Résumé issu du l’URL ci-haut: « Dans le prolongement de la gouvernance des associations (érès), cet ouvrage ouvre un espace de réflexion et de débat plus que nécessaire étant donné l’ampleur des mutations que connaissent les associations. A partir d’études de cas approfondies menées dans différents milieux, il révèle les limites d’une gestion formelle héritée de la gestion d’entreprise. En effet, le rôle des associations dans la société invite à s’interroger sur la production de sens et donc autant sur le pourquoi que sur le comment. Les auteurs plaident pour une gestion plurielle des associations dont les caractéristiques ne sont ni celles du service public, ni celles du secteur marchand. Ils proposent trois clés d’entrée pour l’orienter : le projet, l’organisation et l’action. Cette grille de lecture de la vie associative ouvre des voies possibles pour comprendre, agir et mettre en cohérence son fonctionnement avec les valeurs du projet associatif. Au-delà des associations, les questions posées par les auteurs renvoient au périmètre plus large de l’économie sociale et solidaire. »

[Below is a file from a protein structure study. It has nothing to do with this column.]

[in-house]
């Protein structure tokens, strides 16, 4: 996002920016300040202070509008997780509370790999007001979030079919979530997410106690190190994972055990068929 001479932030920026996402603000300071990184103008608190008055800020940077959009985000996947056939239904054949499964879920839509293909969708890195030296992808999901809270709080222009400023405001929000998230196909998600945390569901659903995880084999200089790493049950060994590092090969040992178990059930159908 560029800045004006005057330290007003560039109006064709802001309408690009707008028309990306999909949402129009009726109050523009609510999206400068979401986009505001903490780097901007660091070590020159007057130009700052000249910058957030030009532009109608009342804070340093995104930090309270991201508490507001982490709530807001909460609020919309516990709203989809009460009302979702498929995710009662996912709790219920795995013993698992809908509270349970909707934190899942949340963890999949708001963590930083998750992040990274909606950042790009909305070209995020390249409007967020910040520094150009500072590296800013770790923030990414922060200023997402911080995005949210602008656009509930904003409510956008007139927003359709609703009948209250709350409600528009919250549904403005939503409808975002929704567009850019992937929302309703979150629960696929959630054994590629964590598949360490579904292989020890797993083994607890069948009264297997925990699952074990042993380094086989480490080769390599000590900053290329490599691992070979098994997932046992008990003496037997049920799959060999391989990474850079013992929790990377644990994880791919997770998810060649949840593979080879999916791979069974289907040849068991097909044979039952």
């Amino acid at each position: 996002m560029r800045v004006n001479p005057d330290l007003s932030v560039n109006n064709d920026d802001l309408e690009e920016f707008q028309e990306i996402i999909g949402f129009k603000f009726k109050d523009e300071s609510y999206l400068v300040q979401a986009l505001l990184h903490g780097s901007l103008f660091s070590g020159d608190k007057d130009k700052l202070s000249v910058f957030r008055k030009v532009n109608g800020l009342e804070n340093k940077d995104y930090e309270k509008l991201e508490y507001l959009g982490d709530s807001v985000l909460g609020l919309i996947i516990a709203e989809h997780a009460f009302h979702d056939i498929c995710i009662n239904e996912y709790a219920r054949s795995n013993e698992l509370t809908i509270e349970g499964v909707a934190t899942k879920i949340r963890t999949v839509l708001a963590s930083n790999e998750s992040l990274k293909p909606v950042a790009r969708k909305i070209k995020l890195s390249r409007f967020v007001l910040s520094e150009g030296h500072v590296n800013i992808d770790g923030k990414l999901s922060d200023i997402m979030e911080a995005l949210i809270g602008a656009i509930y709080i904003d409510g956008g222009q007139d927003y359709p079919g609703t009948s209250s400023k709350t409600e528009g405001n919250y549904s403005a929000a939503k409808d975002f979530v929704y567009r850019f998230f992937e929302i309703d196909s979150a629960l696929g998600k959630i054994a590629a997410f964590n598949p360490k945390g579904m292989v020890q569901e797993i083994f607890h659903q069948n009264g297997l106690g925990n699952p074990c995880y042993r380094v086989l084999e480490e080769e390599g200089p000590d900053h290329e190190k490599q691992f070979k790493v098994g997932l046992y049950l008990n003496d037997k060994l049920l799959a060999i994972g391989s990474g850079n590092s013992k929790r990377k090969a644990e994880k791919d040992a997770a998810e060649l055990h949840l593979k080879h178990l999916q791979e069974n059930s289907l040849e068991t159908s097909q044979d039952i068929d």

Amy Lyes, Nitha Palakshappa and Sandy Bulmer. International Journal of Nonprofit and Voluntary Sector Marketing, volume 21, issue 4, pages 286-301, November 2016.
Abstract excerpted from the URL cited above: “Cause-related events are growing in frequency and popularity. These events enable corporates and not-for-profit organisations to collaborate for mutual benefit, within the strategic framework of a social partnership. However, while anecdotal evidence indicates that millions of dollars are invested in events, less is known about how the strategic objectives of social partnerships are achieved via cause-related events. We present the findings of an ethnographic study of two social partnerships and contribute insights into how and why events help them achieve their strategic objectives. Case analysis data reveals that the fit between events and partnerships; the people, teams, and relationships; and collaboration of resources all contribute to generating competitive advantage and value. We discuss the managerial implications for those collaborating to organise a cause-related event.
Flavio Delbono and Luca Lambertini. Annals of Public and Cooperative economics, volume 87, issue 4, pages 529-539, December 2016.
Abstract excerpted from the URL cited above: “We study the incentives towards horizontal merger among firms when the amount of capital is the strategic variable. We focus on workers' cooperatives, but our conclusions apply also to employment-constrained profit maximizers. Within a simple oligopoly model, we prove that the horizontal merger, for any merger size, is: (i) privately efficient for insiders as well as for outsiders; (ii) socially efficient if market size is large enough, even in the case of merger to monopoly.”